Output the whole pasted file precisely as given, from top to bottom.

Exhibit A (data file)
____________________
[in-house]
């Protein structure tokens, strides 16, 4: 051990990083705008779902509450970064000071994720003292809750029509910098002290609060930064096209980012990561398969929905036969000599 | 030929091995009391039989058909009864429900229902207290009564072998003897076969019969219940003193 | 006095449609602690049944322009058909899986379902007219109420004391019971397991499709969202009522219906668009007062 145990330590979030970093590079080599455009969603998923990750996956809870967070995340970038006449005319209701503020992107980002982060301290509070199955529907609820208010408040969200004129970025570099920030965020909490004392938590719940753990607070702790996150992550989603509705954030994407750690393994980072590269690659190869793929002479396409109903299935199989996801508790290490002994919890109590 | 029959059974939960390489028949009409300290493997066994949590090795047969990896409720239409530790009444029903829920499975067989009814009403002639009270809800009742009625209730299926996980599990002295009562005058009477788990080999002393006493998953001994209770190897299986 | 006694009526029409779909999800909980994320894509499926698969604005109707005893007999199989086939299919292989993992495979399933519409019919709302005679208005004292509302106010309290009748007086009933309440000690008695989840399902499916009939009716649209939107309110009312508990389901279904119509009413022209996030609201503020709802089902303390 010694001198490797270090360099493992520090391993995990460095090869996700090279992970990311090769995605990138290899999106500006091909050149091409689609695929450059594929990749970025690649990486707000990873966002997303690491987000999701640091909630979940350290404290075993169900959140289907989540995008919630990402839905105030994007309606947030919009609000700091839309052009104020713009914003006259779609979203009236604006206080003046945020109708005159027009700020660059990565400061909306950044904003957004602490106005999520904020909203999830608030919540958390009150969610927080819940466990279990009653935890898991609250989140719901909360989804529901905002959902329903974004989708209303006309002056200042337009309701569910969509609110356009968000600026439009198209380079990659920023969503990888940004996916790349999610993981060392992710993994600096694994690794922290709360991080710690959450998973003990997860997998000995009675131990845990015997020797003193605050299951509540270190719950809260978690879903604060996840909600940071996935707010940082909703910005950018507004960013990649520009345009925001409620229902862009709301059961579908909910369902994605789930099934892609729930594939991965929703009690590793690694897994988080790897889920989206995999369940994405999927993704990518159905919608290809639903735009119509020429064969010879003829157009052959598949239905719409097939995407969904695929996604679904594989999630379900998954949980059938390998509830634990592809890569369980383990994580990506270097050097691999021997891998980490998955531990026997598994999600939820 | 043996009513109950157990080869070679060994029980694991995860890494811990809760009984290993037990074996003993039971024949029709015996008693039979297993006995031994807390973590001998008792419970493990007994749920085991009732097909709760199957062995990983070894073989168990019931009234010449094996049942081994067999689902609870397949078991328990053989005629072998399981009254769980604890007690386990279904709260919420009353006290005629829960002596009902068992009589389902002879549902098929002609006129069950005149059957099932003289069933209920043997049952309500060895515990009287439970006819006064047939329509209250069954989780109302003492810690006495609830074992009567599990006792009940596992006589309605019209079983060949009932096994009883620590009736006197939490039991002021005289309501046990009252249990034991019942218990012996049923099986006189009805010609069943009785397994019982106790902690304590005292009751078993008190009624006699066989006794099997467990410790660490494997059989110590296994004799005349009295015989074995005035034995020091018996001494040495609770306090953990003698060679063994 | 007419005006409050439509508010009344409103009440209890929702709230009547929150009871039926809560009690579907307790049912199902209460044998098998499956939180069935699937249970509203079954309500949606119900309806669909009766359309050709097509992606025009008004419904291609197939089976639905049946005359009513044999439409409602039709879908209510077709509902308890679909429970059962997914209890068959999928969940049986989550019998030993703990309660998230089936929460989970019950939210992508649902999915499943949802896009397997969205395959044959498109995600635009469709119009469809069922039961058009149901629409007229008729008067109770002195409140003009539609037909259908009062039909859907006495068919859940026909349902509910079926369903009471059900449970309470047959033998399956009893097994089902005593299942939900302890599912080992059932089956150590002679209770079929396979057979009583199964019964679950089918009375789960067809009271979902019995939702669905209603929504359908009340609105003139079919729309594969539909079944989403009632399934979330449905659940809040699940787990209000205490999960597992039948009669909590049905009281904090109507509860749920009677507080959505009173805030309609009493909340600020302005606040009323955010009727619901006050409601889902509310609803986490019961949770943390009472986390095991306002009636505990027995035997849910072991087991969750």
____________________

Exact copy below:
[in-house]
């Protein structure tokens, strides 16, 4: 051990990083705008779902509450970064000071994720003292809750029509910098002290609060930064096209980012990561398969929905036969000599 | 030929091995009391039989058909009864429900229902207290009564072998003897076969019969219940003193 | 006095449609602690049944322009058909899986379902007219109420004391019971397991499709969202009522219906668009007062 145990330590979030970093590079080599455009969603998923990750996956809870967070995340970038006449005319209701503020992107980002982060301290509070199955529907609820208010408040969200004129970025570099920030965020909490004392938590719940753990607070702790996150992550989603509705954030994407750690393994980072590269690659190869793929002479396409109903299935199989996801508790290490002994919890109590 | 029959059974939960390489028949009409300290493997066994949590090795047969990896409720239409530790009444029903829920499975067989009814009403002639009270809800009742009625209730299926996980599990002295009562005058009477788990080999002393006493998953001994209770190897299986 | 006694009526029409779909999800909980994320894509499926698969604005109707005893007999199989086939299919292989993992495979399933519409019919709302005679208005004292509302106010309290009748007086009933309440000690008695989840399902499916009939009716649209939107309110009312508990389901279904119509009413022209996030609201503020709802089902303390 010694001198490797270090360099493992520090391993995990460095090869996700090279992970990311090769995605990138290899999106500006091909050149091409689609695929450059594929990749970025690649990486707000990873966002997303690491987000999701640091909630979940350290404290075993169900959140289907989540995008919630990402839905105030994007309606947030919009609000700091839309052009104020713009914003006259779609979203009236604006206080003046945020109708005159027009700020660059990565400061909306950044904003957004602490106005999520904020909203999830608030919540958390009150969610927080819940466990279990009653935890898991609250989140719901909360989804529901905002959902329903974004989708209303006309002056200042337009309701569910969509609110356009968000600026439009198209380079990659920023969503990888940004996916790349999610993981060392992710993994600096694994690794922290709360991080710690959450998973003990997860997998000995009675131990845990015997020797003193605050299951509540270190719950809260978690879903604060996840909600940071996935707010940082909703910005950018507004960013990649520009345009925001409620229902862009709301059961579908909910369902994605789930099934892609729930594939991965929703009690590793690694897994988080790897889920989206995999369940994405999927993704990518159905919608290809639903735009119509020429064969010879003829157009052959598949239905719409097939995407969904695929996604679904594989999630379900998954949980059938390998509830634990592809890569369980383990994580990506270097050097691999021997891998980490998955531990026997598994999600939820 | 043996009513109950157990080869070679060994029980694991995860890494811990809760009984290993037990074996003993039971024949029709015996008693039979297993006995031994807390973590001998008792419970493990007994749920085991009732097909709760199957062995990983070894073989168990019931009234010449094996049942081994067999689902609870397949078991328990053989005629072998399981009254769980604890007690386990279904709260919420009353006290005629829960002596009902068992009589389902002879549902098929002609006129069950005149059957099932003289069933209920043997049952309500060895515990009287439970006819006064047939329509209250069954989780109302003492810690006495609830074992009567599990006792009940596992006589309605019209079983060949009932096994009883620590009736006197939490039991002021005289309501046990009252249990034991019942218990012996049923099986006189009805010609069943009785397994019982106790902690304590005292009751078993008190009624006699066989006794099997467990410790660490494997059989110590296994004799005349009295015989074995005035034995020091018996001494040495609770306090953990003698060679063994 | 007419005006409050439509508010009344409103009440209890929702709230009547929150009871039926809560009690579907307790049912199902209460044998098998499956939180069935699937249970509203079954309500949606119900309806669909009766359309050709097509992606025009008004419904291609197939089976639905049946005359009513044999439409409602039709879908209510077709509902308890679909429970059962997914209890068959999928969940049986989550019998030993703990309660998230089936929460989970019950939210992508649902999915499943949802896009397997969205395959044959498109995600635009469709119009469809069922039961058009149901629409007229008729008067109770002195409140003009539609037909259908009062039909859907006495068919859940026909349902509910079926369903009471059900449970309470047959033998399956009893097994089902005593299942939900302890599912080992059932089956150590002679209770079929396979057979009583199964019964679950089918009375789960067809009271979902019995939702669905209603929504359908009340609105003139079919729309594969539909079944989403009632399934979330449905659940809040699940787990209000205490999960597992039948009669909590049905009281904090109507509860749920009677507080959505009173805030309609009493909340600020302005606040009323955010009727619901006050409601889902509310609803986490019961949770943390009472986390095991306002009636505990027995035997849910072991087991969750």